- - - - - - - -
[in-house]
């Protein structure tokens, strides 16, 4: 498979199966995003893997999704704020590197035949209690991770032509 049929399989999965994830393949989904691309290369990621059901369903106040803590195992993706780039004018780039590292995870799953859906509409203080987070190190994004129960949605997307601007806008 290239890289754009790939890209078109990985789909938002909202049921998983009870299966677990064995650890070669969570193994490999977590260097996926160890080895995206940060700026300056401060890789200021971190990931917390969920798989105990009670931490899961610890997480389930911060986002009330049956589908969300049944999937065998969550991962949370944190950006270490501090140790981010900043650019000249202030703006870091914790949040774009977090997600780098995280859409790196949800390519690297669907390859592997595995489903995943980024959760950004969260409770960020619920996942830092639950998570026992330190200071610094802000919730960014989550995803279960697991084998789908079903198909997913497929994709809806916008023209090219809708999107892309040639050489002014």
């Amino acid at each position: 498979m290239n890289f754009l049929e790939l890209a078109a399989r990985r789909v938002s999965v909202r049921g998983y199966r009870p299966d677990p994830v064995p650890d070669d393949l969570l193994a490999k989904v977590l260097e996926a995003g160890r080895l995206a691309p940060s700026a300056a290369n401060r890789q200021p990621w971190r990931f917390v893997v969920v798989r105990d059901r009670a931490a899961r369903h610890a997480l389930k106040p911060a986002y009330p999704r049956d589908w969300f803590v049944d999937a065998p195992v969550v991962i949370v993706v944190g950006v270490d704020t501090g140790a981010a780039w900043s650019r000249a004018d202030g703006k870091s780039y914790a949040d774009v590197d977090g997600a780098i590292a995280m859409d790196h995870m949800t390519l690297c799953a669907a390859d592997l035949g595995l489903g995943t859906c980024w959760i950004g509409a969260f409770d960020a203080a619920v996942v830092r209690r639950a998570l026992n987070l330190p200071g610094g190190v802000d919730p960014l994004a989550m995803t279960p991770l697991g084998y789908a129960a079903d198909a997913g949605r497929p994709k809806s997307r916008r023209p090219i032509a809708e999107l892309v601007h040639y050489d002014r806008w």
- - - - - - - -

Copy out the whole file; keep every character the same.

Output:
[in-house]
């Protein structure tokens, strides 16, 4: 498979199966995003893997999704704020590197035949209690991770032509 049929399989999965994830393949989904691309290369990621059901369903106040803590195992993706780039004018780039590292995870799953859906509409203080987070190190994004129960949605997307601007806008 290239890289754009790939890209078109990985789909938002909202049921998983009870299966677990064995650890070669969570193994490999977590260097996926160890080895995206940060700026300056401060890789200021971190990931917390969920798989105990009670931490899961610890997480389930911060986002009330049956589908969300049944999937065998969550991962949370944190950006270490501090140790981010900043650019000249202030703006870091914790949040774009977090997600780098995280859409790196949800390519690297669907390859592997595995489903995943980024959760950004969260409770960020619920996942830092639950998570026992330190200071610094802000919730960014989550995803279960697991084998789908079903198909997913497929994709809806916008023209090219809708999107892309040639050489002014």
């Amino acid at each position: 498979m290239n890289f754009l049929e790939l890209a078109a399989r990985r789909v938002s999965v909202r049921g998983y199966r009870p299966d677990p994830v064995p650890d070669d393949l969570l193994a490999k989904v977590l260097e996926a995003g160890r080895l995206a691309p940060s700026a300056a290369n401060r890789q200021p990621w971190r990931f917390v893997v969920v798989r105990d059901r009670a931490a899961r369903h610890a997480l389930k106040p911060a986002y009330p999704r049956d589908w969300f803590v049944d999937a065998p195992v969550v991962i949370v993706v944190g950006v270490d704020t501090g140790a981010a780039w900043s650019r000249a004018d202030g703006k870091s780039y914790a949040d774009v590197d977090g997600a780098i590292a995280m859409d790196h995870m949800t390519l690297c799953a669907a390859d592997l035949g595995l489903g995943t859906c980024w959760i950004g509409a969260f409770d960020a203080a619920v996942v830092r209690r639950a998570l026992n987070l330190p200071g610094g190190v802000d919730p960014l994004a989550m995803t279960p991770l697991g084998y789908a129960a079903d198909a997913g949605r497929p994709k809806s997307r916008r023209p090219i032509a809708e999107l892309v601007h040639y050489d002014r806008w």